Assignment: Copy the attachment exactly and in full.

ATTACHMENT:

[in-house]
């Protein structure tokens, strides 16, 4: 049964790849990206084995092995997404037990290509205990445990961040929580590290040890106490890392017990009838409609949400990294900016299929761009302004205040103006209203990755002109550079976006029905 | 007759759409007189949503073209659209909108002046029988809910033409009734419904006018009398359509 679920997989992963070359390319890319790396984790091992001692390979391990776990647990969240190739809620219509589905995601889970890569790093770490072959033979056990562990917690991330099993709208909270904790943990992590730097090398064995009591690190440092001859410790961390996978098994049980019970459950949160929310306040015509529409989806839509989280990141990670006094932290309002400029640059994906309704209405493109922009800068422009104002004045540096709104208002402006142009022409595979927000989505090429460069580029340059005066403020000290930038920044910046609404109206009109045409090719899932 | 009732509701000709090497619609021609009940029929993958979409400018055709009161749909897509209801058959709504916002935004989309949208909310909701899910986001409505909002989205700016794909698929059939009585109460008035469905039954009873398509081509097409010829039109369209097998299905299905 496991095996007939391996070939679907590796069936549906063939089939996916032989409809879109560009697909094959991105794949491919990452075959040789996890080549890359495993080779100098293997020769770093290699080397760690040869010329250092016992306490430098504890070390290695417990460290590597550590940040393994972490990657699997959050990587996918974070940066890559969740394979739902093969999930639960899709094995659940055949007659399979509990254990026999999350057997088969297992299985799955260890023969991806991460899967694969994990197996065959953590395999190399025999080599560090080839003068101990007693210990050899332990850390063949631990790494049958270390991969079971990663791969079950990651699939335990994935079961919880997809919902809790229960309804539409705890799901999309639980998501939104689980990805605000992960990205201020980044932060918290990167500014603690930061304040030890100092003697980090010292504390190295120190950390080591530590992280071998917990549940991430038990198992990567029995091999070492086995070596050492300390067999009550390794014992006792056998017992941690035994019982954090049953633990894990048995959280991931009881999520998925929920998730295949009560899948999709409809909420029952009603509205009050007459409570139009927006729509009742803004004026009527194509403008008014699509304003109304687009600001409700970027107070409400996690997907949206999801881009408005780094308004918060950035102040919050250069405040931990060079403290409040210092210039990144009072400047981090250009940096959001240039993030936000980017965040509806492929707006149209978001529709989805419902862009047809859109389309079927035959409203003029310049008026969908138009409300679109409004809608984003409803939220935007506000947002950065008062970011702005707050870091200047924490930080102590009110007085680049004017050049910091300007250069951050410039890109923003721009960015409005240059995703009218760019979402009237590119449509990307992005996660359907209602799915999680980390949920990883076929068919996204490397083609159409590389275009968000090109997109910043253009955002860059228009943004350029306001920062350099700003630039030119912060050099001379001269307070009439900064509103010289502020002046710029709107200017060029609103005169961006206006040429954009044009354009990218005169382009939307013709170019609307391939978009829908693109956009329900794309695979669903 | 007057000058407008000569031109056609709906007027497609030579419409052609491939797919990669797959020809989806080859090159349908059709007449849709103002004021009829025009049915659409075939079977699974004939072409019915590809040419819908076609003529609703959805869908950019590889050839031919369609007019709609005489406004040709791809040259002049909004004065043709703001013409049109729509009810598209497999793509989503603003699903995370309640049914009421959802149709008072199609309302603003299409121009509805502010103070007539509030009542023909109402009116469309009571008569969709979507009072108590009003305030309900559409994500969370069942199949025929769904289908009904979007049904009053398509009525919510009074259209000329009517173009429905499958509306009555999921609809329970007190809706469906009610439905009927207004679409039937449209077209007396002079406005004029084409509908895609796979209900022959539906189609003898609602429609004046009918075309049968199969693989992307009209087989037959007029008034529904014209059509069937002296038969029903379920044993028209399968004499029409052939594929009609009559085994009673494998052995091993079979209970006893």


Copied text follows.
[in-house]
């Protein structure tokens, strides 16, 4: 049964790849990206084995092995997404037990290509205990445990961040929580590290040890106490890392017990009838409609949400990294900016299929761009302004205040103006209203990755002109550079976006029905 | 007759759409007189949503073209659209909108002046029988809910033409009734419904006018009398359509 679920997989992963070359390319890319790396984790091992001692390979391990776990647990969240190739809620219509589905995601889970890569790093770490072959033979056990562990917690991330099993709208909270904790943990992590730097090398064995009591690190440092001859410790961390996978098994049980019970459950949160929310306040015509529409989806839509989280990141990670006094932290309002400029640059994906309704209405493109922009800068422009104002004045540096709104208002402006142009022409595979927000989505090429460069580029340059005066403020000290930038920044910046609404109206009109045409090719899932 | 009732509701000709090497619609021609009940029929993958979409400018055709009161749909897509209801058959709504916002935004989309949208909310909701899910986001409505909002989205700016794909698929059939009585109460008035469905039954009873398509081509097409010829039109369209097998299905299905 496991095996007939391996070939679907590796069936549906063939089939996916032989409809879109560009697909094959991105794949491919990452075959040789996890080549890359495993080779100098293997020769770093290699080397760690040869010329250092016992306490430098504890070390290695417990460290590597550590940040393994972490990657699997959050990587996918974070940066890559969740394979739902093969999930639960899709094995659940055949007659399979509990254990026999999350057997088969297992299985799955260890023969991806991460899967694969994990197996065959953590395999190399025999080599560090080839003068101990007693210990050899332990850390063949631990790494049958270390991969079971990663791969079950990651699939335990994935079961919880997809919902809790229960309804539409705890799901999309639980998501939104689980990805605000992960990205201020980044932060918290990167500014603690930061304040030890100092003697980090010292504390190295120190950390080591530590992280071998917990549940991430038990198992990567029995091999070492086995070596050492300390067999009550390794014992006792056998017992941690035994019982954090049953633990894990048995959280991931009881999520998925929920998730295949009560899948999709409809909420029952009603509205009050007459409570139009927006729509009742803004004026009527194509403008008014699509304003109304687009600001409700970027107070409400996690997907949206999801881009408005780094308004918060950035102040919050250069405040931990060079403290409040210092210039990144009072400047981090250009940096959001240039993030936000980017965040509806492929707006149209978001529709989805419902862009047809859109389309079927035959409203003029310049008026969908138009409300679109409004809608984003409803939220935007506000947002950065008062970011702005707050870091200047924490930080102590009110007085680049004017050049910091300007250069951050410039890109923003721009960015409005240059995703009218760019979402009237590119449509990307992005996660359907209602799915999680980390949920990883076929068919996204490397083609159409590389275009968000090109997109910043253009955002860059228009943004350029306001920062350099700003630039030119912060050099001379001269307070009439900064509103010289502020002046710029709107200017060029609103005169961006206006040429954009044009354009990218005169382009939307013709170019609307391939978009829908693109956009329900794309695979669903 | 007057000058407008000569031109056609709906007027497609030579419409052609491939797919990669797959020809989806080859090159349908059709007449849709103002004021009829025009049915659409075939079977699974004939072409019915590809040419819908076609003529609703959805869908950019590889050839031919369609007019709609005489406004040709791809040259002049909004004065043709703001013409049109729509009810598209497999793509989503603003699903995370309640049914009421959802149709008072199609309302603003299409121009509805502010103070007539509030009542023909109402009116469309009571008569969709979507009072108590009003305030309900559409994500969370069942199949025929769904289908009904979007049904009053398509009525919510009074259209000329009517173009429905499958509306009555999921609809329970007190809706469906009610439905009927207004679409039937449209077209007396002079406005004029084409509908895609796979209900022959539906189609003898609602429609004046009918075309049968199969693989992307009209087989037959007029008034529904014209059509069937002296038969029903379920044993028209399968004499029409052939594929009609009559085994009673494998052995091993079979209970006893």